After Time T4, charge of the cell CE is performed. Thus, the voltage of the cell CE, V+CE−V−CE, increases and the potential input to the input terminal IT increases gradually.

By the charge of the cell CE, V+CE and/or V−CE are/is changed in some cases. For example, in the case where V−CE1 is changed, the potentials of the node ND1 and the node ND2 are also changed owing to capacitive coupling of the capacitor C1 and the capacitor C2; thus, the high-level side threshold voltage and the low-level side threshold voltage of the hysteresis comparator HCMP are also changed. In other words, the semiconductor device illustrated in FIG. 2 can optimally adjust the high-level side threshold voltage and the low-level side threshold voltage of the hysteresis comparator HCMP in accordance with a change in V−CE of the cell CE at the time of charge. Note that for simple description, V−CE is not changed after Time T4 in this operation example. Therefore, the potentials of the node ND1 and the node ND2 after Time T4 are always VOVC+V−CE and Vref1+V−CE, respectively.

At Time T5, the potential of the input terminal IT reaches VOVC+V−CE. Therefore, after Time T5, the potential of the negative-side input terminal is higher than the potential of the positive-side input terminal in the comparator CMP1 included in the hysteresis comparator HCMP, so that the output terminal of the comparator CMP1 outputs a low-level potential. Accordingly, a high-level potential is output from the output terminal OT of the hysteresis comparator HCMP and a low-level potential is output from the output terminal OTB.

According to the timing chart of FIG. 3A, by overcharge of the cell CE, the detection signal output from the output terminal OT is changed from a low-level potential to a high-level potential. Therefore, with the use of the semiconductor device of FIG. 2, the change from a low-level potential to a high-level potential of the detection signal output from the output terminal OT of the hysteresis comparator HCMP is obtained at the time of charging the cell CE, whereby overcharge of the cell CE can be detected. Note that depending on the structure of the hysteresis comparator HCMP, the detection of an overcharge state of the cell CE may be performed by obtaining change from a high-level potential to a low-level potential of the detection signal output from the output terminal OT.

Note that in the timing chart of FIG. 3A, when Vini input to the input terminal IT is a voltage higher than Vref1+V−CE, Vini is not lower than the low-level side threshold voltage during the period from Time T3 to Time T4, and therefore, the output terminal OT and the output terminal OTB of the hysteresis comparator HCMP output a high-level potential and a low-level potential, respectively. At this time, since the cell CE is in an overcharge state or in a state with a moderate amount of battery power remaining, it is sometimes preferable to perform not charge but discharge. For the operation of discharge, an operation in the timing chart of FIG. 3B that is described below is referred to.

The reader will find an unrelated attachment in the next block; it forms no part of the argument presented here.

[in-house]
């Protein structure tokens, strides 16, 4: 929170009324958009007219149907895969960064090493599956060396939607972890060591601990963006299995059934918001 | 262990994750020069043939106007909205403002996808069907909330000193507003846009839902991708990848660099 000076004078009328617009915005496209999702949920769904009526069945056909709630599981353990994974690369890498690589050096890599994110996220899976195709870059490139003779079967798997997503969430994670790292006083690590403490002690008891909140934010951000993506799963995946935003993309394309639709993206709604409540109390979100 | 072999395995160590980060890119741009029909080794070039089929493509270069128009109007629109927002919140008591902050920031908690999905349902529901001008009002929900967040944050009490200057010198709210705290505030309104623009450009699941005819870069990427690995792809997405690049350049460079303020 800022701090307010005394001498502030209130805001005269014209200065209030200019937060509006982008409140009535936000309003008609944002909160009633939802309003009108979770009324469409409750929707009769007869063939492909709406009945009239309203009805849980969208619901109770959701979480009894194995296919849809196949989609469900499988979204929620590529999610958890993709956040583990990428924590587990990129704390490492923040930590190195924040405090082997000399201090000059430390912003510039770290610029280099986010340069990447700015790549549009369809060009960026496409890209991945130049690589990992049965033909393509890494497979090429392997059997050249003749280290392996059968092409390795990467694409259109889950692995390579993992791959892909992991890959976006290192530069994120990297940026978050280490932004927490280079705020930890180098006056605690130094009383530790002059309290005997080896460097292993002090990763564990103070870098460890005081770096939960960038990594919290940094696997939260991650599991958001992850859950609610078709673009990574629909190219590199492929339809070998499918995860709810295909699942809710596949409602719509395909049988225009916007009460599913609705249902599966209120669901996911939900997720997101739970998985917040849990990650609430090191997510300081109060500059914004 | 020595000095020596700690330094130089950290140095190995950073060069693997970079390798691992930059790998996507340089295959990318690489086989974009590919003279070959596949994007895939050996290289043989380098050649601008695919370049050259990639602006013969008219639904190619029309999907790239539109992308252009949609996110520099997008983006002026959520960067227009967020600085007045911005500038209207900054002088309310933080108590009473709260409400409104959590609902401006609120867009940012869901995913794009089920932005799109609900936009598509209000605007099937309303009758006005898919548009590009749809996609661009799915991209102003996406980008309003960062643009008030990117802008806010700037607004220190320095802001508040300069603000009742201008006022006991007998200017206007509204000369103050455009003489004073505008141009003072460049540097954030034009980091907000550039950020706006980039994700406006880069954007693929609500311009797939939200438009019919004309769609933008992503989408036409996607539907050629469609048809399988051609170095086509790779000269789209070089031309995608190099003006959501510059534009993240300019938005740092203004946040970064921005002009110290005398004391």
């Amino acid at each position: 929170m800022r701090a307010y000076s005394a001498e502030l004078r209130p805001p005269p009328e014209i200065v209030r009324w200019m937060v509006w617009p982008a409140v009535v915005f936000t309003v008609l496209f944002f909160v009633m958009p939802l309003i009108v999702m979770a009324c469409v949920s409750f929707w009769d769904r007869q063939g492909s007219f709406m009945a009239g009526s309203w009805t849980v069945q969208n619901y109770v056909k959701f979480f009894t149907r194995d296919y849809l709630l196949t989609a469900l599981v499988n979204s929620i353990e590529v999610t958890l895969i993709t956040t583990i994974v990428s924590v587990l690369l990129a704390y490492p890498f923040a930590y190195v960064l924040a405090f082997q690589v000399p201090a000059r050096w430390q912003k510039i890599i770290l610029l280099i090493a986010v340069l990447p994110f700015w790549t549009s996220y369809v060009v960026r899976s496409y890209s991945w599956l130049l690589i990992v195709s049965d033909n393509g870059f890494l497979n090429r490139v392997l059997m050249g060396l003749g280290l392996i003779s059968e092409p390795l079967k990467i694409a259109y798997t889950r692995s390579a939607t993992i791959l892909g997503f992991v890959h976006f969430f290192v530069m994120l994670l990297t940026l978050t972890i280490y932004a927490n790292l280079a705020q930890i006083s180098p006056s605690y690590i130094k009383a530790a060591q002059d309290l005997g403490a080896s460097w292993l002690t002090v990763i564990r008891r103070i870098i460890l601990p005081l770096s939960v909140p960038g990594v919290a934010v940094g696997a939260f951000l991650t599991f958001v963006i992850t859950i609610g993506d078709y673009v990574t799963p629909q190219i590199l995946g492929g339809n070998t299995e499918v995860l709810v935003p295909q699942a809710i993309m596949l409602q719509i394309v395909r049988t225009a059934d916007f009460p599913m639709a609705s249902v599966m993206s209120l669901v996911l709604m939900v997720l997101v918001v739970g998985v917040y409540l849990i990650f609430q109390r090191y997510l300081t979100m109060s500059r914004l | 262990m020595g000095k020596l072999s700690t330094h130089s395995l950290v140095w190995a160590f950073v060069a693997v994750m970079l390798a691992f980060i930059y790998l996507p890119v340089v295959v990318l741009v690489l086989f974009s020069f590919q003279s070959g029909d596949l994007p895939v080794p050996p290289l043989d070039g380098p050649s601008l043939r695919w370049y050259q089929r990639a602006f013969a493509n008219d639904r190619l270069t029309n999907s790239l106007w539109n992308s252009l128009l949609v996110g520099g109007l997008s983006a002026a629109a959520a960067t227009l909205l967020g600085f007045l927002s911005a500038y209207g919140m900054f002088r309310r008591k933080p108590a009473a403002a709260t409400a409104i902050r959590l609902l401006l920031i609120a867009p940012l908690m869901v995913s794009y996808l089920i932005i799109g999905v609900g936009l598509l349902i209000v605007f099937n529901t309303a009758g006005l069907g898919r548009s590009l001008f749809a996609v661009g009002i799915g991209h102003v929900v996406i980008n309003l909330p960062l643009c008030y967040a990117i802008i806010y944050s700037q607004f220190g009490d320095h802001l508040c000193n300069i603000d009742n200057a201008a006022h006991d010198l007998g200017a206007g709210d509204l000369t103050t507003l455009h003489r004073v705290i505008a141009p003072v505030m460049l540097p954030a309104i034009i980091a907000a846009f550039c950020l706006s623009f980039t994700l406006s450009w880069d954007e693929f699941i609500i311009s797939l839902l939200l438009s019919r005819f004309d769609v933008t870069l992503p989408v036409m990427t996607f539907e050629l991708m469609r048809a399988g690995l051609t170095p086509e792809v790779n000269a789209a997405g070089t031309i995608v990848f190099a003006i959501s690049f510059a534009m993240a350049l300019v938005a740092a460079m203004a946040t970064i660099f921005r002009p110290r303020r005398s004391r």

<<Detection Operation for Overdischarge>>

Next, an operation example in which the semiconductor device detects overdischarge and outputs a detection signal is described.

In the timing chart of FIG. 3B, a constant voltage supplied by the wiring VRHE is referred to as Vref2 and a constant voltage supplied by the wiring VRLE, i.e., an overdischarge voltage, is referred to as VOVD. A constant voltage supplied by the wiring GNDE is referred to as a ground potential (GND). In addition, VOVD is a voltage higher than Vref2 and GND, and Vref2 is a voltage higher than GND.

Operations of the semiconductor device before Time T6 and in a period from Time T6 to Time T8 in the timing chart of FIG. 3B can be similar to the operations of the semiconductor device before Time T1 and in the period from Time T1 to Time T3 in the timing chart of FIG. 3A. Therefore, for the operations of the semiconductor device in the period from Time T6 to Time T8, the description of the operations of the semiconductor device before Time T1 and in the period from Time T1 to Time T3 is referred to. Note that in the timing chart of FIG. 3B, the potential Vini input to the input terminal IT is a sufficiently high potential during the period from Time T6 to Time T8. Thus, a high-level potential and a low-level potential are output from the output terminal OT and the output terminal OTB of the hysteresis comparator HCMP, respectively.

During a period from Time T8 to Time T9, a high-level potential is input to the wiring SHEB. Thus, a high-level potential is input to each control terminal of the switch SW3 and the switch SW6, so that the switch SW3 and the switch SW6 are each turned on.

The switch SW3 is turned on, whereby a conduction state is established between the second terminal of the capacitor C1 and the negative electrode of the cell CE; as a result, the potential of the second terminal of the capacitor C1 becomes V−CE. At this time, since the switch SW2 is in an off state and the node ND1 is in an electrically floating state, when the potential of the second terminal of the capacitor C1 is changed from GND to V−CE, the potential of the node ND1 is also changed to Vref2+V−CE owing to capacitive coupling of the capacitor C1.